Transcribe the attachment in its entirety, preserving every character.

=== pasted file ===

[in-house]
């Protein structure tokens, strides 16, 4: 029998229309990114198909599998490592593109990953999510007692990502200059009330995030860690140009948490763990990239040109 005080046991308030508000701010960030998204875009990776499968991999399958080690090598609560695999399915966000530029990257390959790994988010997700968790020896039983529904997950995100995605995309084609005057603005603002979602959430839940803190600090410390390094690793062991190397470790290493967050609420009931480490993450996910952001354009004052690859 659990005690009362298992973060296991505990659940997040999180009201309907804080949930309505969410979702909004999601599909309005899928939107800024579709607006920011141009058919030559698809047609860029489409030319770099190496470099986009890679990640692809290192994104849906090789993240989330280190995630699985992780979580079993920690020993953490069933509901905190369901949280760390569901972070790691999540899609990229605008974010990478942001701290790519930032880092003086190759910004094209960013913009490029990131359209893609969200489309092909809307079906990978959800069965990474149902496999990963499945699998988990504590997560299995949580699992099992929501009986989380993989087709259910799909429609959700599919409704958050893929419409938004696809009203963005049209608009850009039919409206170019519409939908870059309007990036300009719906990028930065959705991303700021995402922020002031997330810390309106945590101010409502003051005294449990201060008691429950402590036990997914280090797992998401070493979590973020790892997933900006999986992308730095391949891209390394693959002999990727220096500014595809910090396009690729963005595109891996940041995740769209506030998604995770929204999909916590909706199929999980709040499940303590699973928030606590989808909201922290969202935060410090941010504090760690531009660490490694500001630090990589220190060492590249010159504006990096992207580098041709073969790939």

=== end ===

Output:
[in-house]
């Protein structure tokens, strides 16, 4: 029998229309990114198909599998490592593109990953999510007692990502200059009330995030860690140009948490763990990239040109 005080046991308030508000701010960030998204875009990776499968991999399958080690090598609560695999399915966000530029990257390959790994988010997700968790020896039983529904997950995100995605995309084609005057603005603002979602959430839940803190600090410390390094690793062991190397470790290493967050609420009931480490993450996910952001354009004052690859 659990005690009362298992973060296991505990659940997040999180009201309907804080949930309505969410979702909004999601599909309005899928939107800024579709607006920011141009058919030559698809047609860029489409030319770099190496470099986009890679990640692809290192994104849906090789993240989330280190995630699985992780979580079993920690020993953490069933509901905190369901949280760390569901972070790691999540899609990229605008974010990478942001701290790519930032880092003086190759910004094209960013913009490029990131359209893609969200489309092909809307079906990978959800069965990474149902496999990963499945699998988990504590997560299995949580699992099992929501009986989380993989087709259910799909429609959700599919409704958050893929419409938004696809009203963005049209608009850009039919409206170019519409939908870059309007990036300009719906990028930065959705991303700021995402922020002031997330810390309106945590101010409502003051005294449990201060008691429950402590036990997914280090797992998401070493979590973020790892997933900006999986992308730095391949891209390394693959002999990727220096500014595809910090396009690729963005595109891996940041995740769209506030998604995770929204999909916590909706199929999980709040499940303590699973928030606590989808909201922290969202935060410090941010504090760690531009660490490694500001630090990589220190060492590249010159504006990096992207580098041709073969790939």